The Story of Abraham Lincoln

There is probably no other American President in history who has inspired as much awe and respect as Abraham Lincoln. His humble beginnings and his legendary leadership have earned him a place forever in the hearts and minds of the American people.

Lincoln was the oldest son of a Kentucky frontiersman. The family fell on hard times during his childhood, with the result that they became squatters on farmland in Indiana. Lincoln’s mother died when he was only nine years old, and he had to work very hard on the farm to help support his family. Although both of his parents were probably illiterate and Lincoln only went to school briefly and sporadically, he managed to learn to read. Neighbors remembered how he would walk miles just for access to books.

Eventually, the Lincolns moved to Illinois where “Honest Abe” worked steadily as a farmer, a postmaster, and finally the manager of a general store. He was so highly respected and well-liked that when war broke out between the U.S. and the Native Americans, Lincoln was elected a captain of the volunteer soldiers from his area. Although he didn’t see any real action, his involvement brought him powerful political connections. He served one term in the House of Representatives but was unpopular because of his views on the Mexican-American war. He chose not to run for reelection but instead pursued his law career. Lincoln had taught himself law and was admitted to the bar in 1837. He was a very successful lawyer, working for a firm at first and later as a partner with William Herndon.

But Lincoln re-ignited his political career when confronted with several events that inflamed his moral beliefs. The Kansas-Nebraska Act gave states individual states the right to allow slavery, and the Supreme Court decision in the Scott vs. Sanford case set a precedent that African-Americans did not have the rights of citizens. Lincoln’s passionate conviction that all men have “certain inalienable rights” led him to join the newly-formed Republican party and to challenge Stephen Douglas (the architect of the Kansas-Nebraska Act) for his Senate seat.

Lincoln and Douglas engaged in a very memorable debate in 1858, mostly centered on the issue of slavery. Although Lincoln lost the election, his performance in this debate impressed the Republican Party so much that it led to his achievement of the Republican nomination for President. In this election, he once again faced Douglas but this time overcame him to win the Presidency in 1860. Lincoln took office just as the Civil War broke out. Seven states had already seceded from the Union and Fort Sumter was under attack by the Confederate army.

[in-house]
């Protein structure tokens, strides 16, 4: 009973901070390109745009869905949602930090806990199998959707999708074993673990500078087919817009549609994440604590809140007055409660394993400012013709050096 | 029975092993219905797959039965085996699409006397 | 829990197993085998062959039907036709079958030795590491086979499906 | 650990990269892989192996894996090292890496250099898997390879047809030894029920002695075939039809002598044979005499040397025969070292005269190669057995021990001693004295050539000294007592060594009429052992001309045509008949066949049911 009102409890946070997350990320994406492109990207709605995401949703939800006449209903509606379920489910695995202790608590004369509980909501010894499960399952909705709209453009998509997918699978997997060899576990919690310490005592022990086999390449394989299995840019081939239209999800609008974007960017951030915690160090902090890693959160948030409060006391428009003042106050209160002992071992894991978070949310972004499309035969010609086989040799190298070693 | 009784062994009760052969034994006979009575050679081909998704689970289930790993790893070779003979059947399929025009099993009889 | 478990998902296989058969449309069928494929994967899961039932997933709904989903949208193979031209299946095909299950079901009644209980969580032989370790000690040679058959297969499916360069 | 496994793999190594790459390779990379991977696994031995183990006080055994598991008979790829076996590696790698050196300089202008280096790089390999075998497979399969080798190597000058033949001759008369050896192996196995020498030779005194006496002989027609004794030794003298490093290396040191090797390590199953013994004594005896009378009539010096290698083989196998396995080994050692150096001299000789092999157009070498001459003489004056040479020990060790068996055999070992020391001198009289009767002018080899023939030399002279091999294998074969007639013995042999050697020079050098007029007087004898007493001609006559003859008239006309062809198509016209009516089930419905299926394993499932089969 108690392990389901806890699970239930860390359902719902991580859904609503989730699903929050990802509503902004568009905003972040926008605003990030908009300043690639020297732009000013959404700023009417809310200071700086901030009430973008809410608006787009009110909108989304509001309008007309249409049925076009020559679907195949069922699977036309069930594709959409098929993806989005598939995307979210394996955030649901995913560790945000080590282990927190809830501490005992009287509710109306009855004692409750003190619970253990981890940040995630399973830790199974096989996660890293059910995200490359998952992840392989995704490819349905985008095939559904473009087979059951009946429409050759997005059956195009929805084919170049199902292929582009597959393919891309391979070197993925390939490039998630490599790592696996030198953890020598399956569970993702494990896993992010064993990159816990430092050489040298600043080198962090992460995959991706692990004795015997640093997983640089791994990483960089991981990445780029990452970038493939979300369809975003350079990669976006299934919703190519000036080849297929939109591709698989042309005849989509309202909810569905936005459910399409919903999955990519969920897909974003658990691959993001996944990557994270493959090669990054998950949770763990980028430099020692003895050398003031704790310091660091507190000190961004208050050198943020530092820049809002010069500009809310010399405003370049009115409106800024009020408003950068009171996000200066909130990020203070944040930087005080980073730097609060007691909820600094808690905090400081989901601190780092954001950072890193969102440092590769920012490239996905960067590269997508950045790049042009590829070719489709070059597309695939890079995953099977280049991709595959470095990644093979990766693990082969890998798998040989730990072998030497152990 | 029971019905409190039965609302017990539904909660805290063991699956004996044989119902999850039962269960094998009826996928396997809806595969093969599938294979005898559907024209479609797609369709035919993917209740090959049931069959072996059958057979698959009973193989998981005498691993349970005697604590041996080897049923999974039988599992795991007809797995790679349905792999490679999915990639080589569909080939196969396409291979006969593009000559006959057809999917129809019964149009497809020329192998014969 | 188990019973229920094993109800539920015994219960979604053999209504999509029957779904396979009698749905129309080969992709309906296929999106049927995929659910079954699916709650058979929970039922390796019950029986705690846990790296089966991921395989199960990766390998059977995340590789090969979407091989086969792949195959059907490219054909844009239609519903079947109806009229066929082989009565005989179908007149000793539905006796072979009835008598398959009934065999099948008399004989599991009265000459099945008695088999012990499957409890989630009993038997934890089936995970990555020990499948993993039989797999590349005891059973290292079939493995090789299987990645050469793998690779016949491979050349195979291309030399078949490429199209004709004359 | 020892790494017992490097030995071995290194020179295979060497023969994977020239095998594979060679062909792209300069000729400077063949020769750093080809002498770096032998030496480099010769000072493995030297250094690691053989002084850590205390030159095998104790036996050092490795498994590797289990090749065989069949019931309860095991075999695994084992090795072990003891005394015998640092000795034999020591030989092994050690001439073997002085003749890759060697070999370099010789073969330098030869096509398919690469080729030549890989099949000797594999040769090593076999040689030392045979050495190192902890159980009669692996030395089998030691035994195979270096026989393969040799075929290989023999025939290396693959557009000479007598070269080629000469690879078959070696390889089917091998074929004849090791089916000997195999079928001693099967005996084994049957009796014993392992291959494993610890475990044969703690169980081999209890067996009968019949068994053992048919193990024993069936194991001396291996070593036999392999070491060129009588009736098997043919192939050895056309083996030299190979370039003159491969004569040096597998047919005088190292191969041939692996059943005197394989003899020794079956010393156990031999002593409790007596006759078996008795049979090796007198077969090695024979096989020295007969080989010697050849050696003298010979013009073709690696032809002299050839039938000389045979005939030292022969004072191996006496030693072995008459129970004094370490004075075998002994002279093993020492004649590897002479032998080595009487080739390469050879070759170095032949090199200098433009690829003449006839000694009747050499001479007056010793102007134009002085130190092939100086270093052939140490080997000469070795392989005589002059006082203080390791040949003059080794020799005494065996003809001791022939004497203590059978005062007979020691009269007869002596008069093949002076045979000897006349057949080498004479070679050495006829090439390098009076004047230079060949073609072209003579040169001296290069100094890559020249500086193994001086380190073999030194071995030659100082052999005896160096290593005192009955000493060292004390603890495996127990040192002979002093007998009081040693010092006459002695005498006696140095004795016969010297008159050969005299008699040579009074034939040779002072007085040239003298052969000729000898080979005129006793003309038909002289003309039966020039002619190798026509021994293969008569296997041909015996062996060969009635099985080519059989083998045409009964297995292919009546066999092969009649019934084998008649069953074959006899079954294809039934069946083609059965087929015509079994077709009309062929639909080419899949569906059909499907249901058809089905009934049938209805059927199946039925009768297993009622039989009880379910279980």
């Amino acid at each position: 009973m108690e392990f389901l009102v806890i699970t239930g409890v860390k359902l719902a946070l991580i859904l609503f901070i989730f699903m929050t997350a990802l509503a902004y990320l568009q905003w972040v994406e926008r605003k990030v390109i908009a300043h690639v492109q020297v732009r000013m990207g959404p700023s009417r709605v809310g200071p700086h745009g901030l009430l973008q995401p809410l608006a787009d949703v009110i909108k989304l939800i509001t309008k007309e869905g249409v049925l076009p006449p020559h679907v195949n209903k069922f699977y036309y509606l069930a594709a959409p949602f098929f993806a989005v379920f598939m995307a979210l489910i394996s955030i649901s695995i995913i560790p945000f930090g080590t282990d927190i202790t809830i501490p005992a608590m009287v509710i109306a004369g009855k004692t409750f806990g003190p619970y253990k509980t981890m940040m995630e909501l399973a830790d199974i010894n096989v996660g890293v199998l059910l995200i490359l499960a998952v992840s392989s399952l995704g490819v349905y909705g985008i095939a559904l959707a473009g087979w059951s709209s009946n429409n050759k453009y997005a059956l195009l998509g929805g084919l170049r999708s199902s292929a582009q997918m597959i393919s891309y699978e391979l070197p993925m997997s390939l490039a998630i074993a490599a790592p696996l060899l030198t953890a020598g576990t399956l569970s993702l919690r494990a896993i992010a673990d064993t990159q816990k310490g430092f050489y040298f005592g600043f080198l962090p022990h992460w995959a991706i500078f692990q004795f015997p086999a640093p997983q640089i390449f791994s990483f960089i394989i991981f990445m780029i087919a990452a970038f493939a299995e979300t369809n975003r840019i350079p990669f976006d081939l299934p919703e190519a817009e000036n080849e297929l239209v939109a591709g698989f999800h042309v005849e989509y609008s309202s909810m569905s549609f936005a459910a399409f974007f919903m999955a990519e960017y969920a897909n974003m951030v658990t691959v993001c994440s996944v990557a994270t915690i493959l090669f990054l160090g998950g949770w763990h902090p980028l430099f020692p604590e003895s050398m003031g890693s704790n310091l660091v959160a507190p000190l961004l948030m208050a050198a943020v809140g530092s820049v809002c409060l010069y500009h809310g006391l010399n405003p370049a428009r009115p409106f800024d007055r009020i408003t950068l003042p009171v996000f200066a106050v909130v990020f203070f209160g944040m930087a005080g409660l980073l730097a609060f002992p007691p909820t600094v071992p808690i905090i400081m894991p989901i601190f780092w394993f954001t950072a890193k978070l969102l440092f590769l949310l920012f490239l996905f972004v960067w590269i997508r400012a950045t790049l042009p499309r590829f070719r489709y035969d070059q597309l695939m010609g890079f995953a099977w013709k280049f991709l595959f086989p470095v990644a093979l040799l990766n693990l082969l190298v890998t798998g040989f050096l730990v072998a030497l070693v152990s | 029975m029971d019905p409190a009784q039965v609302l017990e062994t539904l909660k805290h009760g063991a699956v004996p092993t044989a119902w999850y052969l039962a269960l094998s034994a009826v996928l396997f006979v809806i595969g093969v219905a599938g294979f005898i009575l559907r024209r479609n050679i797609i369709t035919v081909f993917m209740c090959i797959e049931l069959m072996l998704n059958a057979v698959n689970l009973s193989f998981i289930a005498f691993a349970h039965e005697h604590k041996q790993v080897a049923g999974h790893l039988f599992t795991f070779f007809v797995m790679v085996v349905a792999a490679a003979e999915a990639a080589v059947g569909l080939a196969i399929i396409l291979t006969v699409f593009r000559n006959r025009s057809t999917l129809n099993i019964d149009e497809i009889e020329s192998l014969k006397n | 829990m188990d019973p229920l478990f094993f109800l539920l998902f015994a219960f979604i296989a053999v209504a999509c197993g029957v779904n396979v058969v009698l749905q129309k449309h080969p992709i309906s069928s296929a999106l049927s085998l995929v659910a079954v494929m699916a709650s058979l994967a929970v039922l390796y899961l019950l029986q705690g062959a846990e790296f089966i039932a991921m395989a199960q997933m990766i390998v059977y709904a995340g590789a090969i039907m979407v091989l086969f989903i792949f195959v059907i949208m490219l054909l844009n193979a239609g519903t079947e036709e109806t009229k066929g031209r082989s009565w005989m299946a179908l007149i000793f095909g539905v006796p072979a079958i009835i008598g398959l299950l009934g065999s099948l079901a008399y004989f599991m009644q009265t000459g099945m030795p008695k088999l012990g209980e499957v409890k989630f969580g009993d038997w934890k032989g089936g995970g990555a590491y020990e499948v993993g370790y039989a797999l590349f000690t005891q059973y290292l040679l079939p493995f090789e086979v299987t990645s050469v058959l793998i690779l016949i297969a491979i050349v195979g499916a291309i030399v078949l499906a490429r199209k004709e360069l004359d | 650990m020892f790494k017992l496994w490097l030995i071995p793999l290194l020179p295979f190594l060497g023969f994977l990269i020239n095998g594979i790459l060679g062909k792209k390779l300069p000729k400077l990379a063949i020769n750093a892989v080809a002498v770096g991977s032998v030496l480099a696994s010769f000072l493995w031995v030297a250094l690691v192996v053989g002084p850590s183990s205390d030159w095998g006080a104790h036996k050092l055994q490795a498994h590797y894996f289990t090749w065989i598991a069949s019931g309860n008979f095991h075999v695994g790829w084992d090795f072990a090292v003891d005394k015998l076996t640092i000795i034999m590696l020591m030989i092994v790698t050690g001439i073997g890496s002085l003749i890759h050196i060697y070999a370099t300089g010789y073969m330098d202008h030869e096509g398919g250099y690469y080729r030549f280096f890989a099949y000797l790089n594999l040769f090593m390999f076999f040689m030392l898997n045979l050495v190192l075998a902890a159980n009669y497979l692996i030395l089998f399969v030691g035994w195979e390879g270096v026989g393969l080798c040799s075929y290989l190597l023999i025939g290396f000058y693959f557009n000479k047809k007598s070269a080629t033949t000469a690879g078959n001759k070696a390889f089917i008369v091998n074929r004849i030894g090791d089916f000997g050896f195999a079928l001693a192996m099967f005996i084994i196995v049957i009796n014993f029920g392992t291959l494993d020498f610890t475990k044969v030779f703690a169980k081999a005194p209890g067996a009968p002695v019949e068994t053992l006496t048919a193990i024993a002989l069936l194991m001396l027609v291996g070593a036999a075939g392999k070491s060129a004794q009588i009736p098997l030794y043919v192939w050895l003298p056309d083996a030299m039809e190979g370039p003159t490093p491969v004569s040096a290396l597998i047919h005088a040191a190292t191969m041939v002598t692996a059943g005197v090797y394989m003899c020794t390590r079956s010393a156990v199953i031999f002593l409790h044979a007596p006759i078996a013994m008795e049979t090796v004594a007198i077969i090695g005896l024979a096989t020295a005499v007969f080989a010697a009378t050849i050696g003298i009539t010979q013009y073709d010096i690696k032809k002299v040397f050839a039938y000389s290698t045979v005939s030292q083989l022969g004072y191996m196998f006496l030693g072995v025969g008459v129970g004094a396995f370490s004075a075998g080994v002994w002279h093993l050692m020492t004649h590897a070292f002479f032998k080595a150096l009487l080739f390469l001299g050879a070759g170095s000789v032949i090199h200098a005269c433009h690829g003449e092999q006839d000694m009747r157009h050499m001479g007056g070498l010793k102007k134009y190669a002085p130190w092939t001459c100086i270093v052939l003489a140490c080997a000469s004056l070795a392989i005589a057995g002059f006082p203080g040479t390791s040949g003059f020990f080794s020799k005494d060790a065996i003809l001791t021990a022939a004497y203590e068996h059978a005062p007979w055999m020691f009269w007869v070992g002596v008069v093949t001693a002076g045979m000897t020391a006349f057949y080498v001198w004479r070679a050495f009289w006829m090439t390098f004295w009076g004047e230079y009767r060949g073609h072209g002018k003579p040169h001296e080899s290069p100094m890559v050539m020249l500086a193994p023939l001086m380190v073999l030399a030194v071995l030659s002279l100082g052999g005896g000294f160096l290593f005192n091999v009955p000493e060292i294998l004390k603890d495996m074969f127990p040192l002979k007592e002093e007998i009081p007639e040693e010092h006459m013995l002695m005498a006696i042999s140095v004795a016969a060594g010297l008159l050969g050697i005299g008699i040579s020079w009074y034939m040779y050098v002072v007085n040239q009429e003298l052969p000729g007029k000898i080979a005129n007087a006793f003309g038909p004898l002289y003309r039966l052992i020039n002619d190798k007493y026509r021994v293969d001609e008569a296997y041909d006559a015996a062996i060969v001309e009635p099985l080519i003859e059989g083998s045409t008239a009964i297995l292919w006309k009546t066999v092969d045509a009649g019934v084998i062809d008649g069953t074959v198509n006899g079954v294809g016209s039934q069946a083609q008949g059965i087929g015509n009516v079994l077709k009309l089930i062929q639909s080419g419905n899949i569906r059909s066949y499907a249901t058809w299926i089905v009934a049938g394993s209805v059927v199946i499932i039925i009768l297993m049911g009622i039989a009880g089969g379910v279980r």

Lincoln’s reaction to Confederate rebellion earned him some unpopularity. He used the money from the Treasury to finance the war without the approval of Congress and briefly suspended habeas corpus to arrest suspected Confederate sympathizers without a warrant. The first year and a half of the Civil War also saw repeated defeats of the Union army. But decisive Union victories at Vicksburg, Mississippi and Gettysburg, Pennsylvania turned the tide in the North’s favor. At a cemetery in Gettysburg, Lincoln gave the famous Gettysburg Address which reiterated his beliefs in the equal rights of man and has become one of the most quoted speeches in history. Lincoln also issued the Emancipation Proclamation, which symbolically if not literally freed all slaves, in 1863.

After winning reelection, Lincoln began working to unify the fractured country. He advocated for peaceful unification with the South, but he was at odds with most of his Cabinet who demanded retribution from the Confederate states.Lincoln’s plan for peaceful Restoration was shattered when he was assassinated by John Wilkes Booth in 1864. Ironically, Booth’s goal was to help the war-scarred Southern states. In fact, the assassination achieved just the opposite because he killed the one person who was most likely to heal the division between North and South.

Throughout his life, Lincoln always expressed the view that he had a divine mandate to unify the country and to ensure basic rights for all men. Given his shortened life, he may have achieved more than any other American President in history.


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